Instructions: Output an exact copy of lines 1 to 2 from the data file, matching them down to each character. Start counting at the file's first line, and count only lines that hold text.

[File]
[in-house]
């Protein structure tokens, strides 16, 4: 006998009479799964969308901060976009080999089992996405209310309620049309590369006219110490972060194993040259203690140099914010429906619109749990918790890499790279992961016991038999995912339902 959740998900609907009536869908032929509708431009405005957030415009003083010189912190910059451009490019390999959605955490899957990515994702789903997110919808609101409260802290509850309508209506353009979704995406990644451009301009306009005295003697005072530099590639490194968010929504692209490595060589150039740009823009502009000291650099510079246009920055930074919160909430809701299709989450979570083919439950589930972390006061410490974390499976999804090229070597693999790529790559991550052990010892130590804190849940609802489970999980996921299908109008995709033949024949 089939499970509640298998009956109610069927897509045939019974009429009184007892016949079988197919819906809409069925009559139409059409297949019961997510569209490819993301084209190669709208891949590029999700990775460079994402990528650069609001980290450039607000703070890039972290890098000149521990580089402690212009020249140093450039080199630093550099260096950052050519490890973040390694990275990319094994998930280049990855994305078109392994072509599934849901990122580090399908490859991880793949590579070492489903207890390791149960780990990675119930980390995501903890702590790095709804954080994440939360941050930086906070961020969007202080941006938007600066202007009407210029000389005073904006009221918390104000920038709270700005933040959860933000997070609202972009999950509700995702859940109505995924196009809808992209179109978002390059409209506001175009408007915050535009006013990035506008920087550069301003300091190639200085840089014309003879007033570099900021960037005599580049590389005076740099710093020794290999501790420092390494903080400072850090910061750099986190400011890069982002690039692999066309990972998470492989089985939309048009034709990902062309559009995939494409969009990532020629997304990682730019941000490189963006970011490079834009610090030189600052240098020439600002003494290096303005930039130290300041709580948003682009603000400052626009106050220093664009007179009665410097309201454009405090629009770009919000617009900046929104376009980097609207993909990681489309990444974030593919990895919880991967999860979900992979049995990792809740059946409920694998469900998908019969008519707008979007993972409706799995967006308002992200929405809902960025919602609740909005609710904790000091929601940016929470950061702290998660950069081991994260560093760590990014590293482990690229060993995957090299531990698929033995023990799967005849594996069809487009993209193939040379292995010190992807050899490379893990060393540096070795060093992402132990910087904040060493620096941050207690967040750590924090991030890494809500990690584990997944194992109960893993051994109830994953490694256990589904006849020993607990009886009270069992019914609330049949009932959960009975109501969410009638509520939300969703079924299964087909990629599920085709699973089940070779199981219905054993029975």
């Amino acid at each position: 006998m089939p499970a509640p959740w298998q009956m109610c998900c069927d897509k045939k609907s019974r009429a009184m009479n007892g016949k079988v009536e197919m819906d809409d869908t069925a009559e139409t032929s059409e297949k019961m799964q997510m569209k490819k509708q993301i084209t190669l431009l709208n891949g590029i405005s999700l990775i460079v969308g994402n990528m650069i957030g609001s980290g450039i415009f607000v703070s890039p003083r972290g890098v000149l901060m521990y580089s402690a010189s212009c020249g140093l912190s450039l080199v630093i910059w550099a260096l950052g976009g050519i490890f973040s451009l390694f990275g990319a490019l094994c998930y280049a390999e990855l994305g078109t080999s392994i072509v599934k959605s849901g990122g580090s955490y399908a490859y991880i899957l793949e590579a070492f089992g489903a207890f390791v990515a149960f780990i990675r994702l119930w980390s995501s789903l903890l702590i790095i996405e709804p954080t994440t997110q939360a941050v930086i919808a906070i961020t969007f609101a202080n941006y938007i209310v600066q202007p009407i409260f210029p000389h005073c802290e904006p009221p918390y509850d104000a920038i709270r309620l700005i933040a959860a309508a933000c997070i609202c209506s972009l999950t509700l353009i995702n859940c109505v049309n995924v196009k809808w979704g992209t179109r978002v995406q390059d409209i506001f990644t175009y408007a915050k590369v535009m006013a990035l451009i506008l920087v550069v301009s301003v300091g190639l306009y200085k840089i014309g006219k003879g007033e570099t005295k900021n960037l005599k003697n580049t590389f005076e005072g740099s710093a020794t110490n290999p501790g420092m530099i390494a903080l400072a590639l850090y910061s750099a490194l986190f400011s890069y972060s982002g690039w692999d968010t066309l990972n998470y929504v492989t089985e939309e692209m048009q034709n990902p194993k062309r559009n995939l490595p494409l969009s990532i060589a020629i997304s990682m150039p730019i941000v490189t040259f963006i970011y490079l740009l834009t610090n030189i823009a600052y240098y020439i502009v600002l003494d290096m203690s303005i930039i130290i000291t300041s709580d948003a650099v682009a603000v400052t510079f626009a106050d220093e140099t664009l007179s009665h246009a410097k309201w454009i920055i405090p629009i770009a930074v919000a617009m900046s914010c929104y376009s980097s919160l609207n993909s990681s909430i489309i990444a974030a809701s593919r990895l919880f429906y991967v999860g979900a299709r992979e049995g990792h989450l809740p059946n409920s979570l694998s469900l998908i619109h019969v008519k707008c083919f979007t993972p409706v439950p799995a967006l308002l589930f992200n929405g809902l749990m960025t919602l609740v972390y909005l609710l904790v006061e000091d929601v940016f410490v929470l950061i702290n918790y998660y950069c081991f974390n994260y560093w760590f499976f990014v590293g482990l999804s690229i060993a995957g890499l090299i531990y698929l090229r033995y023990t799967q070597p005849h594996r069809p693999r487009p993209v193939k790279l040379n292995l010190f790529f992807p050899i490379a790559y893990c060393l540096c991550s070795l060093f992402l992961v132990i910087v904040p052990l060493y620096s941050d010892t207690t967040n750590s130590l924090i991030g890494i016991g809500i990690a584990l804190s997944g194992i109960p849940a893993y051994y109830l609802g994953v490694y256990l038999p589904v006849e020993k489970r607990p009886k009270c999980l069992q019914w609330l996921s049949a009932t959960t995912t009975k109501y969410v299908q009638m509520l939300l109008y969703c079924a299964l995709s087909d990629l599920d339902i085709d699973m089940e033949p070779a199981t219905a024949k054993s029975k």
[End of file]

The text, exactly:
[in-house]
């Protein structure tokens, strides 16, 4: 006998009479799964969308901060976009080999089992996405209310309620049309590369006219110490972060194993040259203690140099914010429906619109749990918790890499790279992961016991038999995912339902 959740998900609907009536869908032929509708431009405005957030415009003083010189912190910059451009490019390999959605955490899957990515994702789903997110919808609101409260802290509850309508209506353009979704995406990644451009301009306009005295003697005072530099590639490194968010929504692209490595060589150039740009823009502009000291650099510079246009920055930074919160909430809701299709989450979570083919439950589930972390006061410490974390499976999804090229070597693999790529790559991550052990010892130590804190849940609802489970999980996921299908109008995709033949024949 089939499970509640298998009956109610069927897509045939019974009429009184007892016949079988197919819906809409069925009559139409059409297949019961997510569209490819993301084209190669709208891949590029999700990775460079994402990528650069609001980290450039607000703070890039972290890098000149521990580089402690212009020249140093450039080199630093550099260096950052050519490890973040390694990275990319094994998930280049990855994305078109392994072509599934849901990122580090399908490859991880793949590579070492489903207890390791149960780990990675119930980390995501903890702590790095709804954080994440939360941050930086906070961020969007202080941006938007600066202007009407210029000389005073904006009221918390104000920038709270700005933040959860933000997070609202972009999950509700995702859940109505995924196009809808992209179109978002390059409209506001175009408007915050535009006013990035506008920087550069301003300091190639200085840089014309003879007033570099900021960037005599580049590389005076740099710093020794290999501790420092390494903080400072850090910061750099986190400011890069982002690039692999066309990972998470492989089985939309048009034709990902062309559009995939494409969009990532020629997304990682730019941000490189963006970011490079834009610090030189600052240098020439600002003494290096303005930039130290300041709580948003682009603000400052626009106050220093664009007179009665410097309201454009405090629009770009919000617009900046929104376009980097609207993909990681489309990444974030593919990895919880991967999860979900992979049995990792809740059946409920694998469900998908019969008519707008979007993972409706799995967006308002992200929405809902960025919602609740909005609710904790000091929601940016929470950061702290998660950069081991994260560093760590990014590293482990690229060993995957090299531990698929033995023990799967005849594996069809487009993209193939040379292995010190992807050899490379893990060393540096070795060093992402132990910087904040060493620096941050207690967040750590924090991030890494809500990690584990997944194992109960893993051994109830994953490694256990589904006849020993607990009886009270069992019914609330049949009932959960009975109501969410009638509520939300969703079924299964087909990629599920085709699973089940070779199981219905054993029975």